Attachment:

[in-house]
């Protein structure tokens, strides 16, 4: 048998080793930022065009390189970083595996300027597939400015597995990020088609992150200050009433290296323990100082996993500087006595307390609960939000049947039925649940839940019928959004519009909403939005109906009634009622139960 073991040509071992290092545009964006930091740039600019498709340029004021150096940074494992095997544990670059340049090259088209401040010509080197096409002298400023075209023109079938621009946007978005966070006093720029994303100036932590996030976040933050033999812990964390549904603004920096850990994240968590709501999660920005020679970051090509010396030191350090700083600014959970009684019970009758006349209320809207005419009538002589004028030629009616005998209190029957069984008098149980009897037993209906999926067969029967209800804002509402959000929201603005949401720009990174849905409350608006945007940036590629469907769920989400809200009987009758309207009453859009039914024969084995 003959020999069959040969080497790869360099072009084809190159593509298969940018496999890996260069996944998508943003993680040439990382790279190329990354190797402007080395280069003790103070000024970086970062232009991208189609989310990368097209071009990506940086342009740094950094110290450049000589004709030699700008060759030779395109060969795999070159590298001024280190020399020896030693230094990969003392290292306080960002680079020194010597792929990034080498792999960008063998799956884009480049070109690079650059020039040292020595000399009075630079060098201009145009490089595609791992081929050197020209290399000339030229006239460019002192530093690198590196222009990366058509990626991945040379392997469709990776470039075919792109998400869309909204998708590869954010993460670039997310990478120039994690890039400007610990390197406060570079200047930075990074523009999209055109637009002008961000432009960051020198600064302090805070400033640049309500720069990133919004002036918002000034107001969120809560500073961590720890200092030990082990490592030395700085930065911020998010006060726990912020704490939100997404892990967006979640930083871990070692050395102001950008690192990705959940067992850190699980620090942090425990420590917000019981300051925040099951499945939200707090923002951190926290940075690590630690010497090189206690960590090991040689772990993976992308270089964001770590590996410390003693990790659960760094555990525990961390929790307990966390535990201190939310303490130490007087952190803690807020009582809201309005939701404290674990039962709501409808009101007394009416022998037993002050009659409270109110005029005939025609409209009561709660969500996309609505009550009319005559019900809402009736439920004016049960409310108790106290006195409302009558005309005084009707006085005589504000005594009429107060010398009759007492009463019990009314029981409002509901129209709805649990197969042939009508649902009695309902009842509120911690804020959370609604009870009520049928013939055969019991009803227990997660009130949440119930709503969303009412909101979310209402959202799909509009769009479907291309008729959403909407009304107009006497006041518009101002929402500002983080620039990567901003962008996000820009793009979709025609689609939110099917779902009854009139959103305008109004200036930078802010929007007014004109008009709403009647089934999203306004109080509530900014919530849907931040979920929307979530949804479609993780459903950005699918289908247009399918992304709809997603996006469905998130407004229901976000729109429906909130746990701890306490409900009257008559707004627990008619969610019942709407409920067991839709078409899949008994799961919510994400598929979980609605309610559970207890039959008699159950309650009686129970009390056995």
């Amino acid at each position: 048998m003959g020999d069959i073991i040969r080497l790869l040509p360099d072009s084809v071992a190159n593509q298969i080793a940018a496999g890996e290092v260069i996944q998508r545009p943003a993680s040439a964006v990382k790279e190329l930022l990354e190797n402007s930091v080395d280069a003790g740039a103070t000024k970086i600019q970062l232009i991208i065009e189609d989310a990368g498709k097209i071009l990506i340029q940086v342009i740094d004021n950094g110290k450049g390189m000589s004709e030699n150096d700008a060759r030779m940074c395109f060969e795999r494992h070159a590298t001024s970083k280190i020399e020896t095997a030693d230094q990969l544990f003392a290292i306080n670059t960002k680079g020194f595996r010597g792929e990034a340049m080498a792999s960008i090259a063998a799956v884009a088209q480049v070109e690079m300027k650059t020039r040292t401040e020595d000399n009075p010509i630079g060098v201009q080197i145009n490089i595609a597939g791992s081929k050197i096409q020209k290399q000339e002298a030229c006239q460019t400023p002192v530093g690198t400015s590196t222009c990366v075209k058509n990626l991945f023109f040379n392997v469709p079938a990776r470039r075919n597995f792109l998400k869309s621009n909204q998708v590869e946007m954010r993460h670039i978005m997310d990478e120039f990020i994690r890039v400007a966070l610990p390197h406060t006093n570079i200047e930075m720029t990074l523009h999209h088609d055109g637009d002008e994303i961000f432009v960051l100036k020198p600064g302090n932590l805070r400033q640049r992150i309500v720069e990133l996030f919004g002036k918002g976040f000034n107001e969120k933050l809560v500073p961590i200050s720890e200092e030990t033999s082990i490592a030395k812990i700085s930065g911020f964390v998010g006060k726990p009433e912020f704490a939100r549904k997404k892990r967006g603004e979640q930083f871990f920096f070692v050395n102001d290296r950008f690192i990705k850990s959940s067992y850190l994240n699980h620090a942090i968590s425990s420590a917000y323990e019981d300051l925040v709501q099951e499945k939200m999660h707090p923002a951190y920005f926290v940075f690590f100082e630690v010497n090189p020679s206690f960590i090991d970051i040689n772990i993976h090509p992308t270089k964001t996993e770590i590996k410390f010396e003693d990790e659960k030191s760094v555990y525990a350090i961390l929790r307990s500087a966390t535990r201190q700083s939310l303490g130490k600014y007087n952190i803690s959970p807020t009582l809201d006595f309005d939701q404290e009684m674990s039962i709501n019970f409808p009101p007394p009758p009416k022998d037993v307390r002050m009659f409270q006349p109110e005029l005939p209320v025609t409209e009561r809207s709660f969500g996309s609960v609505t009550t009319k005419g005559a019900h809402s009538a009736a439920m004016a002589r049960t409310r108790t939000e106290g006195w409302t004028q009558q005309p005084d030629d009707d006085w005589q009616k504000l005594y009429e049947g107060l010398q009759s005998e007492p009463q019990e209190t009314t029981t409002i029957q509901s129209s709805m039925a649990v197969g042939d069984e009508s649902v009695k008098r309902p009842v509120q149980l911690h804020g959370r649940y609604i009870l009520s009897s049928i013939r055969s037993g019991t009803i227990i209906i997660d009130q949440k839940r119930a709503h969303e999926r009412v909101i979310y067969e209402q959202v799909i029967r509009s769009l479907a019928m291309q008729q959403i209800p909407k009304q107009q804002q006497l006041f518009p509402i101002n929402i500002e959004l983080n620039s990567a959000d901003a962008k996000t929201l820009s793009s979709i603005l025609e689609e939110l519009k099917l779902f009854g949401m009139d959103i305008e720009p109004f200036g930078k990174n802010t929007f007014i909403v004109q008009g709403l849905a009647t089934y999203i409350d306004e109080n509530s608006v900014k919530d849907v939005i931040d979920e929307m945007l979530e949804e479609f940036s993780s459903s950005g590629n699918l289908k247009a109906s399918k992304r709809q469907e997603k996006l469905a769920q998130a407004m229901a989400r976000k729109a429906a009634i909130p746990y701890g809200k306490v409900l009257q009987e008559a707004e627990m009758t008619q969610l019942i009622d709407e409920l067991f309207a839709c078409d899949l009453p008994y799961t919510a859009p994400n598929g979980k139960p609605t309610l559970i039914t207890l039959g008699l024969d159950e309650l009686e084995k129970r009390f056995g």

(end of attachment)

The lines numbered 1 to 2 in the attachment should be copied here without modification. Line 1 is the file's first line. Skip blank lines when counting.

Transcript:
[in-house]
């Protein structure tokens, strides 16, 4: 048998080793930022065009390189970083595996300027597939400015597995990020088609992150200050009433290296323990100082996993500087006595307390609960939000049947039925649940839940019928959004519009909403939005109906009634009622139960 073991040509071992290092545009964006930091740039600019498709340029004021150096940074494992095997544990670059340049090259088209401040010509080197096409002298400023075209023109079938621009946007978005966070006093720029994303100036932590996030976040933050033999812990964390549904603004920096850990994240968590709501999660920005020679970051090509010396030191350090700083600014959970009684019970009758006349209320809207005419009538002589004028030629009616005998209190029957069984008098149980009897037993209906999926067969029967209800804002509402959000929201603005949401720009990174849905409350608006945007940036590629469907769920989400809200009987009758309207009453859009039914024969084995 003959020999069959040969080497790869360099072009084809190159593509298969940018496999890996260069996944998508943003993680040439990382790279190329990354190797402007080395280069003790103070000024970086970062232009991208189609989310990368097209071009990506940086342009740094950094110290450049000589004709030699700008060759030779395109060969795999070159590298001024280190020399020896030693230094990969003392290292306080960002680079020194010597792929990034080498792999960008063998799956884009480049070109690079650059020039040292020595000399009075630079060098201009145009490089595609791992081929050197020209290399000339030229006239460019002192530093690198590196222009990366058509990626991945040379392997469709990776470039075919792109998400869309909204998708590869954010993460670039997310990478120039994690890039400007610990390197406060570079200047930075990074523009999209055109637009002008961000432009960051020198600064302090805070400033640049309500720069990133919004002036918002000034107001969120809560500073961590720890200092030990082990490592030395700085930065911020998010006060726990912020704490939100997404892990967006979640930083871990070692050395102001950008690192990705959940067992850190699980620090942090425990420590917000019981300051925040099951499945939200707090923002951190926290940075690590630690010497090189206690960590090991040689772990993976992308270089964001770590590996410390003693990790659960760094555990525990961390929790307990966390535990201190939310303490130490007087952190803690807020009582809201309005939701404290674990039962709501409808009101007394009416022998037993002050009659409270109110005029005939025609409209009561709660969500996309609505009550009319005559019900809402009736439920004016049960409310108790106290006195409302009558005309005084009707006085005589504000005594009429107060010398009759007492009463019990009314029981409002509901129209709805649990197969042939009508649902009695309902009842509120911690804020959370609604009870009520049928013939055969019991009803227990997660009130949440119930709503969303009412909101979310209402959202799909509009769009479907291309008729959403909407009304107009006497006041518009101002929402500002983080620039990567901003962008996000820009793009979709025609689609939110099917779902009854009139959103305008109004200036930078802010929007007014004109008009709403009647089934999203306004109080509530900014919530849907931040979920929307979530949804479609993780459903950005699918289908247009399918992304709809997603996006469905998130407004229901976000729109429906909130746990701890306490409900009257008559707004627990008619969610019942709407409920067991839709078409899949008994799961919510994400598929979980609605309610559970207890039959008699159950309650009686129970009390056995």